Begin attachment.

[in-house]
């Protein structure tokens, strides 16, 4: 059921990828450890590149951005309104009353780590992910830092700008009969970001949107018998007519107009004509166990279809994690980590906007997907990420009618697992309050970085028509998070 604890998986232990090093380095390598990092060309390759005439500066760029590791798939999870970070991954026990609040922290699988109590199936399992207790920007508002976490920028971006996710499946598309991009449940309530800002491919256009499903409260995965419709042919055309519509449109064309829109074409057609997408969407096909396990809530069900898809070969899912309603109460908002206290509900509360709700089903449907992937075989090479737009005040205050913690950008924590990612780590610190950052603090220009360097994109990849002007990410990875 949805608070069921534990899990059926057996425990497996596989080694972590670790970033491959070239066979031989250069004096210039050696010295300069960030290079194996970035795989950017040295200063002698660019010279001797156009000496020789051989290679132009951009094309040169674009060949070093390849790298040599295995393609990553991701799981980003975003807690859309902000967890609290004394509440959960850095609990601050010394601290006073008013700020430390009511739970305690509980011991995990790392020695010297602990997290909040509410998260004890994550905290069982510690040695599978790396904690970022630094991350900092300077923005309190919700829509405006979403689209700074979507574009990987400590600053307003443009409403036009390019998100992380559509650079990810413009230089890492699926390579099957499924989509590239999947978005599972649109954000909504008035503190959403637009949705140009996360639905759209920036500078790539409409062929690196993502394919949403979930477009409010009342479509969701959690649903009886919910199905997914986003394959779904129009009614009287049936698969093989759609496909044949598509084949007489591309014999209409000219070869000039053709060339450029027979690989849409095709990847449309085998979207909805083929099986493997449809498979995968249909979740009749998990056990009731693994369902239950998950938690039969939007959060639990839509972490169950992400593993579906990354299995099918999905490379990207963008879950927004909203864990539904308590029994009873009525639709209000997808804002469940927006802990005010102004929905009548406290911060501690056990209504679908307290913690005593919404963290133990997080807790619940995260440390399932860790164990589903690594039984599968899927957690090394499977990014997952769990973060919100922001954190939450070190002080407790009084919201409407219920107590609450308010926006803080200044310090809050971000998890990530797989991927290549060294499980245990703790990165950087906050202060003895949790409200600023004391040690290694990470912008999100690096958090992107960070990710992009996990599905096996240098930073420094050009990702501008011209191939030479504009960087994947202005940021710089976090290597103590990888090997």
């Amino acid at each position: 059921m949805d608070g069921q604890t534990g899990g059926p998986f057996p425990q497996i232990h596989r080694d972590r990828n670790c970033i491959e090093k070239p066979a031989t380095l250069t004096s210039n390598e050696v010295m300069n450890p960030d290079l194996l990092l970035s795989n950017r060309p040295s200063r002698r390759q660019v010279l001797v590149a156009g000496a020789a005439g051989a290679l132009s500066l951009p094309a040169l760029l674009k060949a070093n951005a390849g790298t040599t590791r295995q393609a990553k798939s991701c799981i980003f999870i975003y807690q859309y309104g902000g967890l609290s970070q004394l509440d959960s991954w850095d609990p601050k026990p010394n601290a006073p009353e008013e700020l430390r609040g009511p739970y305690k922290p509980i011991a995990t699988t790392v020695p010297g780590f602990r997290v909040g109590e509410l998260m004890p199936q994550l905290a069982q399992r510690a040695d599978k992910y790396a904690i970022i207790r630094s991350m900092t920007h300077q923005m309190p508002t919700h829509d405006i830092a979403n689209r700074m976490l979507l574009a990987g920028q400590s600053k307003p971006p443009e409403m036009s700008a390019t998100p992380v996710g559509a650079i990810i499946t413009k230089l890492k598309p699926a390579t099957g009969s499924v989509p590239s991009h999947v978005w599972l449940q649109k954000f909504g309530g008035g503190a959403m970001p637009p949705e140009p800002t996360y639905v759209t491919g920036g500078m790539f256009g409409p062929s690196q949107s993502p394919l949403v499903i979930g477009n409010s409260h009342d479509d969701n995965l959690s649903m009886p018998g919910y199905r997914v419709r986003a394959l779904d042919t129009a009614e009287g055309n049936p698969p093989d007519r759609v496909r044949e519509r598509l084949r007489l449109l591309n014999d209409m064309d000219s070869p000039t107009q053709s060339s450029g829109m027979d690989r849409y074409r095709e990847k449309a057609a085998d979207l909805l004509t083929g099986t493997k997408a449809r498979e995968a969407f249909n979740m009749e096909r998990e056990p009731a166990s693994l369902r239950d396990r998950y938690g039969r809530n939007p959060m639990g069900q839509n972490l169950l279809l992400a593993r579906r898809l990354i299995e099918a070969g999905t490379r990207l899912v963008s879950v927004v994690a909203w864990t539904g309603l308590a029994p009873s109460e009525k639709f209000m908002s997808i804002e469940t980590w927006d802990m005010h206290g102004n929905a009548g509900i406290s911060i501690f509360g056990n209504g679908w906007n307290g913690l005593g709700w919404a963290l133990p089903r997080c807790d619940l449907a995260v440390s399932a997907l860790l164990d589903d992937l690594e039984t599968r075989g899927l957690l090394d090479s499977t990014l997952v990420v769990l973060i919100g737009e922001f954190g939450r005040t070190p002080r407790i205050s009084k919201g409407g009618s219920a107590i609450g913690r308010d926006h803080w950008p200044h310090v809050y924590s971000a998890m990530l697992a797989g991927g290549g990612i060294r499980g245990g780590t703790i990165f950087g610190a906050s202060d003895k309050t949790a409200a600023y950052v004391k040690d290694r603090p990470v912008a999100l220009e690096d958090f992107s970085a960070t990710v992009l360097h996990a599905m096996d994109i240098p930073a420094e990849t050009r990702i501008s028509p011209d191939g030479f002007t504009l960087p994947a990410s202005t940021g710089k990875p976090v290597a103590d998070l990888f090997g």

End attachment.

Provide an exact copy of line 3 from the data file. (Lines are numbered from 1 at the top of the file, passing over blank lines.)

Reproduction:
């Amino acid at each position: 059921m949805d608070g069921q604890t534990g899990g059926p998986f057996p425990q497996i232990h596989r080694d972590r990828n670790c970033i491959e090093k070239p066979a031989t380095l250069t004096s210039n390598e050696v010295m300069n450890p960030d290079l194996l990092l970035s795989n950017r060309p040295s200063r002698r390759q660019v010279l001797v590149a156009g000496a020789a005439g051989a290679l132009s500066l951009p094309a040169l760029l674009k060949a070093n951005a390849g790298t040599t590791r295995q393609a990553k798939s991701c799981i980003f999870i975003y807690q859309y309104g902000g967890l609290s970070q004394l509440d959960s991954w850095d609990p601050k026990p010394n601290a006073p009353e008013e700020l430390r609040g009511p739970y305690k922290p509980i011991a995990t699988t790392v020695p010297g780590f602990r997290v909040g109590e509410l998260m004890p199936q994550l905290a069982q399992r510690a040695d599978k992910y790396a904690i970022i207790r630094s991350m900092t920007h300077q923005m309190p508002t919700h829509d405006i830092a979403n689209r700074m976490l979507l574009a990987g920028q400590s600053k307003p971006p443009e409403m036009s700008a390019t998100p992380v996710g559509a650079i990810i499946t413009k230089l890492k598309p699926a390579t099957g009969s499924v989509p590239s991009h999947v978005w599972l449940q649109k954000f909504g309530g008035g503190a959403m970001p637009p949705e140009p800002t996360y639905v759209t491919g920036g500078m790539f256009g409409p062929s690196q949107s993502p394919l949403v499903i979930g477009n409010s409260h009342d479509d969701n995965l959690s649903m009886p018998g919910y199905r997914v419709r986003a394959l779904d042919t129009a009614e009287g055309n049936p698969p093989d007519r759609v496909r044949e519509r598509l084949r007489l449109l591309n014999d209409m064309d000219s070869p000039t107009q053709s060339s450029g829109m027979d690989r849409y074409r095709e990847k449309a057609a085998d979207l909805l004509t083929g099986t493997k997408a449809r498979e995968a969407f249909n979740m009749e096909r998990e056990p009731a166990s693994l369902r239950d396990r998950y938690g039969r809530n939007p959060m639990g069900q839509n972490l169950l279809l992400a593993r579906r898809l990354i299995e099918a070969g999905t490379r990207l899912v963008s879950v927004v994690a909203w864990t539904g309603l308590a029994p009873s109460e009525k639709f209000m908002s997808i804002e469940t980590w927006d802990m005010h206290g102004n929905a009548g509900i406290s911060i501690f509360g056990n209504g679908w906007n307290g913690l005593g709700w919404a963290l133990p089903r997080c807790d619940l449907a995260v440390s399932a997907l860790l164990d589903d992937l690594e039984t599968r075989g899927l957690l090394d090479s499977t990014l997952v990420v769990l973060i919100g737009e922001f954190g939450r005040t070190p002080r407790i205050s009084k919201g409407g009618s219920a107590i609450g913690r308010d926006h803080w950008p200044h310090v809050y924590s971000a998890m990530l697992a797989g991927g290549g990612i060294r499980g245990g780590t703790i990165f950087g610190a906050s202060d003895k309050t949790a409200a600023y950052v004391k040690d290694r603090p990470v912008a999100l220009e690096d958090f992107s970085a960070t990710v992009l360097h996990a599905m096996d994109i240098p930073a420094e990849t050009r990702i501008s028509p011209d191939g030479f002007t504009l960087p994947a990410s202005t940021g710089k990875p976090v290597a103590d998070l990888f090997g």